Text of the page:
Nicholas Nickleby


2h 12m 2002

Brief Synopsis

A tale based on the classic novel, "The Life and Adventures of Nicholas Nickleby" by Charles Dickens. Set in 19th Century England, the story revolves around the resourceful Nicholas Nickleby and his beloved family, as their world changes dramatically when tragedy strikes. The Nicklebys have always e

Film Details

MPAA Rating
Release Date
2002
Distribution Company
METRO-GOLDWYN-MAYER STUDIOS INC. (MGM )
Location
London, England, United Kingdom

Technical Specs

Duration
2h 12m

Synopsis

A tale based on the classic novel, "The Life and Adventures of Nicholas Nickleby" by Charles Dickens. Set in 19th Century England, the story revolves around the resourceful Nicholas Nickleby and his beloved family, as their world changes dramatically when tragedy strikes. The Nicklebys have always enjoyed a comfortable life; however when Nicholas' father dies, they are left penniless and are forced to leave their lives behind. Subsequently, Nicholas, his sister and mother journey to London to live with their Uncle Ralph, whom they soon discover is wicked. Uncle Ralph plots demonic machinations to scatter them apart from each other. Nicholas is sent away to work as a teacher at a school run by a cruel headmaster named Wackford Squeers; however, he eventually runs away with one of his students, Smike, on a mission to protect his family. Nicholas makes every attempt to reunite the Nickleby family--against all odds.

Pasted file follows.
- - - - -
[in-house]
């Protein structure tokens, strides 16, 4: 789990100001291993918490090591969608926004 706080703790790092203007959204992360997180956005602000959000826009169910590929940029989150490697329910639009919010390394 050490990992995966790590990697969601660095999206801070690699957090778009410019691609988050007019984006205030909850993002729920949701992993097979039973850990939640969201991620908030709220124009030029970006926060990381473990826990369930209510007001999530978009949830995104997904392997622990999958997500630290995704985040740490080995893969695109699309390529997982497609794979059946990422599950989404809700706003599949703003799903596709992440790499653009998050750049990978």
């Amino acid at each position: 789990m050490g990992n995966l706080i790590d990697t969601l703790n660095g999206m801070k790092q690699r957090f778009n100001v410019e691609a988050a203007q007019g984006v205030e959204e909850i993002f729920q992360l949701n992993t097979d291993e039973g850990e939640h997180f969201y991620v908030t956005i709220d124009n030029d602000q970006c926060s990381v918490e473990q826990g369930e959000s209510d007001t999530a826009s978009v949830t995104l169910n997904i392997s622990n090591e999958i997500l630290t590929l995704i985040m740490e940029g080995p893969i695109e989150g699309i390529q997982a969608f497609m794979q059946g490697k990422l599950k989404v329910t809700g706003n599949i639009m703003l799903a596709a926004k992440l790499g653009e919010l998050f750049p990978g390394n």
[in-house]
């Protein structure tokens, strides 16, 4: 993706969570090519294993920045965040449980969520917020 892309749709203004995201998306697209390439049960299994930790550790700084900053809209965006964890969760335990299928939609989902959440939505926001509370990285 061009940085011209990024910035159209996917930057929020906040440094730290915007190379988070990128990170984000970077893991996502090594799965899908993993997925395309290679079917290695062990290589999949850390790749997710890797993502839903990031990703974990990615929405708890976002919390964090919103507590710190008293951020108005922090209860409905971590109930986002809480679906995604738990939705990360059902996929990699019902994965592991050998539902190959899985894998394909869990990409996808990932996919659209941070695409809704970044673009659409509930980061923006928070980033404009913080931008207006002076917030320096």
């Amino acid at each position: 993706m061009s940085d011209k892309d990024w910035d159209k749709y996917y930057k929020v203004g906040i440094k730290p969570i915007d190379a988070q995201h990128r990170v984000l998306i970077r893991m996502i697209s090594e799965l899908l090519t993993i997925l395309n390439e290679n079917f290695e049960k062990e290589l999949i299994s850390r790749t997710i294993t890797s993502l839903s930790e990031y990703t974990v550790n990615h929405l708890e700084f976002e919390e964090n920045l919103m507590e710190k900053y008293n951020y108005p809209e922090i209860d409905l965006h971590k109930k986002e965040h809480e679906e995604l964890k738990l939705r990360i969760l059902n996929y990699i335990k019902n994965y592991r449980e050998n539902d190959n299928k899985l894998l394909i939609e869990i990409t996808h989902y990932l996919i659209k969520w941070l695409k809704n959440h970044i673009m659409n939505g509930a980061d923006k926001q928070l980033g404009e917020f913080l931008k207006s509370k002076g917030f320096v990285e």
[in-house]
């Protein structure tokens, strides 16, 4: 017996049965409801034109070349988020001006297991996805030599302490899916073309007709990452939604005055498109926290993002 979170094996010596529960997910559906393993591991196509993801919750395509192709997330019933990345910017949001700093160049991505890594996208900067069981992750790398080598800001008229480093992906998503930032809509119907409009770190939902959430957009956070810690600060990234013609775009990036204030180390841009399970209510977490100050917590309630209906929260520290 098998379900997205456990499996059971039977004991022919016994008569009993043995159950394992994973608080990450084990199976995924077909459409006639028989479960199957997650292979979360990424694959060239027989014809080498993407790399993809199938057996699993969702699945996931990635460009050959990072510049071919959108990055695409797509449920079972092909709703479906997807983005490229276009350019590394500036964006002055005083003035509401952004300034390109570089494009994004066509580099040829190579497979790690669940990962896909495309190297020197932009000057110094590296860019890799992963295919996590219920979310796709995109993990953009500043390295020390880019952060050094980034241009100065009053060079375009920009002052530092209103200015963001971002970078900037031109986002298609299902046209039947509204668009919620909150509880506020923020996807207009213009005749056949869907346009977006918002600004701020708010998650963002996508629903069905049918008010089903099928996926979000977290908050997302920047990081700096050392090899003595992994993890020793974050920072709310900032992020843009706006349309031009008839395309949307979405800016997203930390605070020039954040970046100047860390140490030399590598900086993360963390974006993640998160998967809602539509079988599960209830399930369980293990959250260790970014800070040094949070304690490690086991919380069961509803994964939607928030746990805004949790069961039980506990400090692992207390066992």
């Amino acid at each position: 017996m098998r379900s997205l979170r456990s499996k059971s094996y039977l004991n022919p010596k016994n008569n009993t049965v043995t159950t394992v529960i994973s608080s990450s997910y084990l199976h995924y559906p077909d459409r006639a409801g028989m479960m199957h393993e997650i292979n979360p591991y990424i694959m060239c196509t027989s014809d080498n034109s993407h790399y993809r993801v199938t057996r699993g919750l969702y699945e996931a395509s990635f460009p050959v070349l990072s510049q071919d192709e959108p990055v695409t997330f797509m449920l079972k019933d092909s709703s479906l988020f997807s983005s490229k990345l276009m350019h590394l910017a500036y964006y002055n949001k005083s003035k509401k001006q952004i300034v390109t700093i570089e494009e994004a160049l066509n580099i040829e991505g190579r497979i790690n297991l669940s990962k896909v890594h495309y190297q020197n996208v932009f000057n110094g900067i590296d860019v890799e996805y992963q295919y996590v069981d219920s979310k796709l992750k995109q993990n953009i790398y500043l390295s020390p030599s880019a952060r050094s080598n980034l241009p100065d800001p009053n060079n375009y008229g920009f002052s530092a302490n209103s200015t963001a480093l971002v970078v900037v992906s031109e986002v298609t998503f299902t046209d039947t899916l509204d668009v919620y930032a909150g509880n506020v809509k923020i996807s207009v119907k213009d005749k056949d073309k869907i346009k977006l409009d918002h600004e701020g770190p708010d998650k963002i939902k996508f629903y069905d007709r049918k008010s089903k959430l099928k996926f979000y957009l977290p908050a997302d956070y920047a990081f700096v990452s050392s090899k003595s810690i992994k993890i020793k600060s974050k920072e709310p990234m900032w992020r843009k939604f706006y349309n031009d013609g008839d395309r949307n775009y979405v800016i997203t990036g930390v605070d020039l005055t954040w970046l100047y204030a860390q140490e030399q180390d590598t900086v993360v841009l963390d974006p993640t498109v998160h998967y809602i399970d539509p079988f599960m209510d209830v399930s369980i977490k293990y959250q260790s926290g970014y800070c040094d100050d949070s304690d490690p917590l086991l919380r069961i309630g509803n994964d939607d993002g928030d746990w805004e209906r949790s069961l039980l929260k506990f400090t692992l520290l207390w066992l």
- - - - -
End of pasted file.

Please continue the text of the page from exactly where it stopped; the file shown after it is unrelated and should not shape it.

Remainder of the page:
Film Details

MPAA Rating
Release Date
2002
Distribution Company
METRO-GOLDWYN-MAYER STUDIOS INC. (MGM )
Location
London, England, United Kingdom

Technical Specs

Duration
2h 12m

Articles

Nicholas Nickleby on DVD


Much as he had with his adaptation of Jane Austen's Emma (1996), writer/director Douglas McGrath delivered another very palatable translation of 19th century English Lit to the screen last winter. His colorful take on Charles Dickens' tale of familial unity, Nicholas Nickleby (2002), has recently been released on DVD by MGM Home Video. McGrath admittedly only drew upon one-seventh of Dickens' 800-page tome and brought his narrative in at a remarkably crisp 132 minutes, but he did so in a manner that admirably reflected the tone and concerns of the author's works.

The opening montage takes us through the hero's middle-class yet blissfully idyllic childhood spent in the British countryside, and how it all caved in with his father's financial ruination and death. The now 19-year-old Nicholas (Charlie Hunnam), with his sister Kate (Romala Garai) and his mother (Stella Gonet) in tow, heads for the squalor of downtown London to humbly ask assistance of his uncle Ralph (Christopher Plummer), a callous speculator far more concerned with profit than family. With as much beneficence as he can apparently muster, Ralph lines up piecework jobs for his sister-in-law and niece, and packs Nicholas off to a teaching position at a Yorkshire boarding school.